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The Importance of Protecting Credibility: Claiming and Rebutting Cybersquatting

The Uniform Domain Name Dispute Resolution Policy (UDRP) is an online dispute resolution regime. While panelists technically have discretion under Rule 13 to hold in-person hearings if they “determine[ ] ... and as an exceptional matter, that such a hearing is necessary for deciding the complaint” no in-person hearing has ever been held. Rule 13 exists to be ignored. Parties make their appearance and present themselves on the written page, and what they say and how they express themselves in pleadings and what they annex are crucial to their argument.

Traditionally with live witnesses, juries and judges look and listen to performances; demeanor, comportment, and facial expression are important factors as indicators of truthfulness. While we can’t transfer these qualities to paper submissions in any literal sense, there are equivalents if we think of these qualities in a broader sense as meaning the content and nuance of a speaker’s presentation in writing, selecting, organizing, and proving contentions. What speakers say, the language they use, the allegations they make, the narratives they construct, and the evidence they produce or withhold play a decisive role in assessing their claims and defenses. In a word, speakers have to be credible, which is no small matter because it requires a disciplined approach to the content of argument both in the pleadings and annexes.

We are constantly reminded of this in UDRP decisions. In the small percentage of contested disputes (that is, where respondents appear and defend), there is either a lack of evidence or lack of credibility, or both. It infects both parties’ submissions. However, measuring credibility is not scientific and there are cases that go one way when they should have gone the other. The dispute over <Camilla.com> is an example, Camilla Australia Pty Ltd v. Domain Admin, Mrs Jello, LLC, D2015-1593 (WIPO November 30, 2015), in which the UDRP award ordering transfer was vacated in its entirety, Mrs. Jello, LLC v. Camilla Australia Pty Ltd. 15-cv-08753 (D. NJ 8/1/2016). but there are tics that tend to undermine trust in the speaker (pleadings or declaration), including inconsistencies between contentions and proof and suppositional, fantastic, and unbelievable statements.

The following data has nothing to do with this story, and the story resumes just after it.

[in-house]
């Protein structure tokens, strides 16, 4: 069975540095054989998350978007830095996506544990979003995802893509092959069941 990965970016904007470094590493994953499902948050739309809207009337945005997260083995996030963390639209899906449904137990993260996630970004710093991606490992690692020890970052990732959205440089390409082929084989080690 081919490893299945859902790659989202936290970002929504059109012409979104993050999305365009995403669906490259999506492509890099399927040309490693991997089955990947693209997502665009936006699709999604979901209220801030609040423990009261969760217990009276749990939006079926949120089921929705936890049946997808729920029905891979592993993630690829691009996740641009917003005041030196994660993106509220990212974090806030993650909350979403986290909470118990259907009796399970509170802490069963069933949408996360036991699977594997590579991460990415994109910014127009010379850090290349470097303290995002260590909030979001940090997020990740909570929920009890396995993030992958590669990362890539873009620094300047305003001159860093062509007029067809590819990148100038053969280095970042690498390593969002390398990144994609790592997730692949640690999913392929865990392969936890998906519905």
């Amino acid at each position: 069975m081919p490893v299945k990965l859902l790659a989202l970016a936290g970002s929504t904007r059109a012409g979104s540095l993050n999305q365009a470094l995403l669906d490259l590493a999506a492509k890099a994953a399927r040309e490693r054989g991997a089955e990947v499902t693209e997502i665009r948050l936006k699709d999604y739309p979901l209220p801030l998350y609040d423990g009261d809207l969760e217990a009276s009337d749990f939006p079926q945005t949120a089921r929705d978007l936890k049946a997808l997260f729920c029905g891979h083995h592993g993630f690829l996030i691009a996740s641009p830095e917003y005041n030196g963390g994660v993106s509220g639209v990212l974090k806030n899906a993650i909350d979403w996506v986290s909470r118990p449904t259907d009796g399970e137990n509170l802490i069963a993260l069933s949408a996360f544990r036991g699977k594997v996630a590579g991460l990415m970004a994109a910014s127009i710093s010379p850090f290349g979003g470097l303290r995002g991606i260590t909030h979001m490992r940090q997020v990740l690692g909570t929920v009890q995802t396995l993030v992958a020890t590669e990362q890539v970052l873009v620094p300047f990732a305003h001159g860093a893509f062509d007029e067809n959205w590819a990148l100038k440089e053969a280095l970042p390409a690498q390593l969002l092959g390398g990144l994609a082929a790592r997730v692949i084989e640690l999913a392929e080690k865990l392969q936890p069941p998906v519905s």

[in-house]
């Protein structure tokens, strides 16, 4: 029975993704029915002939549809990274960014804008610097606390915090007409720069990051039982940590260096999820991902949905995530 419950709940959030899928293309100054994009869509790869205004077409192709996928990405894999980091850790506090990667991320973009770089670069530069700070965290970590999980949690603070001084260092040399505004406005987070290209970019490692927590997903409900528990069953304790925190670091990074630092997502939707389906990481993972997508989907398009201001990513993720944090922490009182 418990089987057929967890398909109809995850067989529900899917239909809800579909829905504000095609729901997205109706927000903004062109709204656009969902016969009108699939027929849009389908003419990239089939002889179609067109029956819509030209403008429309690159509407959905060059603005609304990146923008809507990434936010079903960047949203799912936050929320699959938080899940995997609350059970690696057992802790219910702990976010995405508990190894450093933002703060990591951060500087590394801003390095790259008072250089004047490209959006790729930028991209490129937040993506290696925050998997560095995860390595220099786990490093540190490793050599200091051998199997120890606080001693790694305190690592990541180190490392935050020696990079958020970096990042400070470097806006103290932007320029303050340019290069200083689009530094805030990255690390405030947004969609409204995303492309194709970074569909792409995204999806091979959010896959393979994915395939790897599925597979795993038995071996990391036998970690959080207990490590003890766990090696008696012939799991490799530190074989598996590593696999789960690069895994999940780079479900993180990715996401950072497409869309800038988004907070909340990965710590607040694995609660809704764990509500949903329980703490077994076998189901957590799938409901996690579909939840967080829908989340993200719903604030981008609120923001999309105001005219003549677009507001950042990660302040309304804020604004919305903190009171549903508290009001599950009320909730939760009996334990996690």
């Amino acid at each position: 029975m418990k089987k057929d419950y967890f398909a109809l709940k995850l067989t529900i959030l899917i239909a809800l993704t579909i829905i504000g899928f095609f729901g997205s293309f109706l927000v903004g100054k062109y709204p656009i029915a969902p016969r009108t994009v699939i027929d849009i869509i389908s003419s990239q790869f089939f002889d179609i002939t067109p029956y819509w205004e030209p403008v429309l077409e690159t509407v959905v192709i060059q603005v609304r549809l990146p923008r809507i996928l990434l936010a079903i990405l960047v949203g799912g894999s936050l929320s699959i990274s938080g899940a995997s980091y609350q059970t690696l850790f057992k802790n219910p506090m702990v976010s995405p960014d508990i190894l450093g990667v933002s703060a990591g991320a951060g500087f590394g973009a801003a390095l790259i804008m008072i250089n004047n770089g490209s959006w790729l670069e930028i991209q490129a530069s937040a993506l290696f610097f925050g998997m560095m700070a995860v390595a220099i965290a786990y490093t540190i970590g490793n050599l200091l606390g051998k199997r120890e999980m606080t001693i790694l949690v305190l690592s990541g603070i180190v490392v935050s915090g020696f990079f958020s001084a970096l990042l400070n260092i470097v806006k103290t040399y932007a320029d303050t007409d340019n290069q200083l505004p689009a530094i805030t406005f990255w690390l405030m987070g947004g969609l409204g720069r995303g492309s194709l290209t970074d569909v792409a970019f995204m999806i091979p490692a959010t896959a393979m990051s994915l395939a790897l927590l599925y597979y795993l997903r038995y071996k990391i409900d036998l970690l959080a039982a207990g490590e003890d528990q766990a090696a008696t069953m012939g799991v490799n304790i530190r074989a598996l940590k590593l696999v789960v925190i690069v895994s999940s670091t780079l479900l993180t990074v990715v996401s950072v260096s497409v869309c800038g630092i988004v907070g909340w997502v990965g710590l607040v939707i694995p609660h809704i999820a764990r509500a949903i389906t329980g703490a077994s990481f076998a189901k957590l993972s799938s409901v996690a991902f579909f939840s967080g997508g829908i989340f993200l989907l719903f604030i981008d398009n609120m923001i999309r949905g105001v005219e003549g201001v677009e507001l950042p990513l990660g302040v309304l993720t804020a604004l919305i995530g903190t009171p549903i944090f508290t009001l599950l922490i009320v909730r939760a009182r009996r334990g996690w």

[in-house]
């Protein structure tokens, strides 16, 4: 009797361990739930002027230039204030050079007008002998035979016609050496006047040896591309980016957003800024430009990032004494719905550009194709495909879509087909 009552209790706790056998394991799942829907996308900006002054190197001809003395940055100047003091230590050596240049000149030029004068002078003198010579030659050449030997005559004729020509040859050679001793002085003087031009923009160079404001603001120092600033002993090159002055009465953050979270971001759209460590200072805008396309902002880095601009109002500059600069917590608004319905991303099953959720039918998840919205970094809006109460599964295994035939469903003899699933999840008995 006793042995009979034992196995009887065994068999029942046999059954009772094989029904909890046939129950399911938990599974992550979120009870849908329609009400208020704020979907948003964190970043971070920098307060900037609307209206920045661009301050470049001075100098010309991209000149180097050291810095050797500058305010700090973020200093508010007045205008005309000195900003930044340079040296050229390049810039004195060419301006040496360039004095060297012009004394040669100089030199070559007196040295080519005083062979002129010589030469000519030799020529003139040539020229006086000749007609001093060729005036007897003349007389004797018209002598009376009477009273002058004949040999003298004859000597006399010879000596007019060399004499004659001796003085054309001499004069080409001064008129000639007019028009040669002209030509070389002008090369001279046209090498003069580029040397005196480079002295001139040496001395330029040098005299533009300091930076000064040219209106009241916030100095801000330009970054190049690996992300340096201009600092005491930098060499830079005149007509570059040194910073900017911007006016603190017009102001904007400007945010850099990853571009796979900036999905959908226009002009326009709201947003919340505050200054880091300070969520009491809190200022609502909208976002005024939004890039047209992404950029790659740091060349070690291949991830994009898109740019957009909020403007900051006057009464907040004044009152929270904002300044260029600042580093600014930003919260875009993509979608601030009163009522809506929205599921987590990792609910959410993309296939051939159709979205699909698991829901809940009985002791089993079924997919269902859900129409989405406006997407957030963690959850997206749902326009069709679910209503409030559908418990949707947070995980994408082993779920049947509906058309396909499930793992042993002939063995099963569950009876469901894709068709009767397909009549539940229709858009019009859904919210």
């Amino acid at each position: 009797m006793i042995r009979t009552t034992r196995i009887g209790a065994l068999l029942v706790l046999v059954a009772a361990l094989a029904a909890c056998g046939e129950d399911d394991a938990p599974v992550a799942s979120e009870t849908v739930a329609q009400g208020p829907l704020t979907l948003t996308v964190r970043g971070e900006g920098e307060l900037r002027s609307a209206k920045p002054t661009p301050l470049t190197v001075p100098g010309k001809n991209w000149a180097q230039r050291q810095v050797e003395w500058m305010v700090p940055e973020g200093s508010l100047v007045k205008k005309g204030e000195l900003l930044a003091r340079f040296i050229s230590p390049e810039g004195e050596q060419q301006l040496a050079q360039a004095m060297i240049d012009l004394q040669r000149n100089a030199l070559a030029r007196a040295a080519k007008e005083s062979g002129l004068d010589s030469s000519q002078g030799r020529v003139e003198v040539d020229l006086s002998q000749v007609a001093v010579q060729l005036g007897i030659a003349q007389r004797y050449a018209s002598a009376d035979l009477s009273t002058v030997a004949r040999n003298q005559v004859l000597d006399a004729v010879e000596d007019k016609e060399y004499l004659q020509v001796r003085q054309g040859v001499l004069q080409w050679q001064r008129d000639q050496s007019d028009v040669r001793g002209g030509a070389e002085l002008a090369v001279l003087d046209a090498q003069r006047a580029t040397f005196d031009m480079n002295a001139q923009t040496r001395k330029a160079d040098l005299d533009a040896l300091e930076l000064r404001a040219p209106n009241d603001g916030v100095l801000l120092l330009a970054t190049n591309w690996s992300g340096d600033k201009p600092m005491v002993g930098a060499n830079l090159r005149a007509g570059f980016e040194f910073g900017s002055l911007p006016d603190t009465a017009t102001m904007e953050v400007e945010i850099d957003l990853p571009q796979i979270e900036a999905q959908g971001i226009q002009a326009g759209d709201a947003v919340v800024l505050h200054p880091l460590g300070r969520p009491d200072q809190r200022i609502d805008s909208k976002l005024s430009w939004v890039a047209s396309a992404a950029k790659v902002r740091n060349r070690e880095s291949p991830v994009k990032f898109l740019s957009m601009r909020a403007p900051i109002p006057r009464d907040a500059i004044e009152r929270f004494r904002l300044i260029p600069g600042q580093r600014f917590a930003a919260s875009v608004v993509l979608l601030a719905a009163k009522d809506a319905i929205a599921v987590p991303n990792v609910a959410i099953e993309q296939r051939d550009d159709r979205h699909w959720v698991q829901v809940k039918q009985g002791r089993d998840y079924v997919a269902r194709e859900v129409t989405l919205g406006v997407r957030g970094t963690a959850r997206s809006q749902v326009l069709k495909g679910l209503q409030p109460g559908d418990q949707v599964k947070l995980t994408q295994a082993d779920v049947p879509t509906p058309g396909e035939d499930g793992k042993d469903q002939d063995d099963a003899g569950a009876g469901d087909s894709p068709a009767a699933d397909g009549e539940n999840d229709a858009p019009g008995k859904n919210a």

The Panel in Mills & Associates, LLC v. Center for Internal Change Inc., FA0903001251337 (Forum May 4, 2009) (<onlinediscprofile.com> and <onlinediscprofiles.com>) found it “incredulous for Complainant to claim it had any superior trademark rights or priority over Respondent” when in the same year that Complainant began using the trademark “Respondent began using the same descriptive terms in promoting its DISC products and services.”

While trademarks composed of common words and descriptive phrases are protected against infringement they are not protected against others using the same terms legitimately. For example, in Quality Craft Industries, Inc. v. Domain Admin / Ashantiplc Limited, FA1607001684372 (Forum September 13, 2016) (<montezuma.com>) the Panel “viewed no credible evidence that Respondent has infringed any trademark rights that Complainant may have had in the ‘Montezuma’ name. Rather, Respondent has used the domain in connection with its value as a geographic/generic term, and not necessarily as it relates to any rights Complainant may have in the ‘Montezuma’ mark.”

Criticism has also been levelled at complainants who must know that the claims asserted could not possible be adjudicated in a UDRP proceeding. The Panel in Cary Pinkowski, Darren Little, and Joe Whitney v. Perlake Corp. SA, FA1507001631539 (Forum September 22, 2015) (<blackjack.com>) found that,

Complainant must have known and in all probability did know, that it was bringing its claim in the wrong forum because the dispute was inherently a complicated contractual dispute beyond the scope of the UDRP and it must also have known that both the terms of the Policy and the accepted practice prevented such a claim from being entertained in this forum.

Complainant must also “have known that it could not prove Respondent lacked rights or legitimate interests or that Respondent had engaged in bad faith registration and use of the domain name.” And for these reasons (among others) “the Panel finds that the Complaint was brought in bad faith in an attempt to deprive a registered domain-name holder of its domain name and primarily to harass Respondent as the domain-name holder.”

By now trademark owners should be well acquainted with the law, namely that it is not unlawful for respondents to hold domains for their intrinsic value as generic words. Equally, and in the opposite camp, it is unlawful (a breach of covenant in fact) to register domain names with knowledge they infringe third-party rights. In IDT Corporation v. Park Youngmi, D2016-1591 (WIPO October 5, 2016) (<bosspay.com>) the Complainant’s BOSS mark predates the registration of the domain name by many years, but of course it is a common word. The analysis in ruling in Complainant’s favor considers this fact but rejects Respondent’s narrative because it is unbelievable; in fact, “strain[s] credulity”: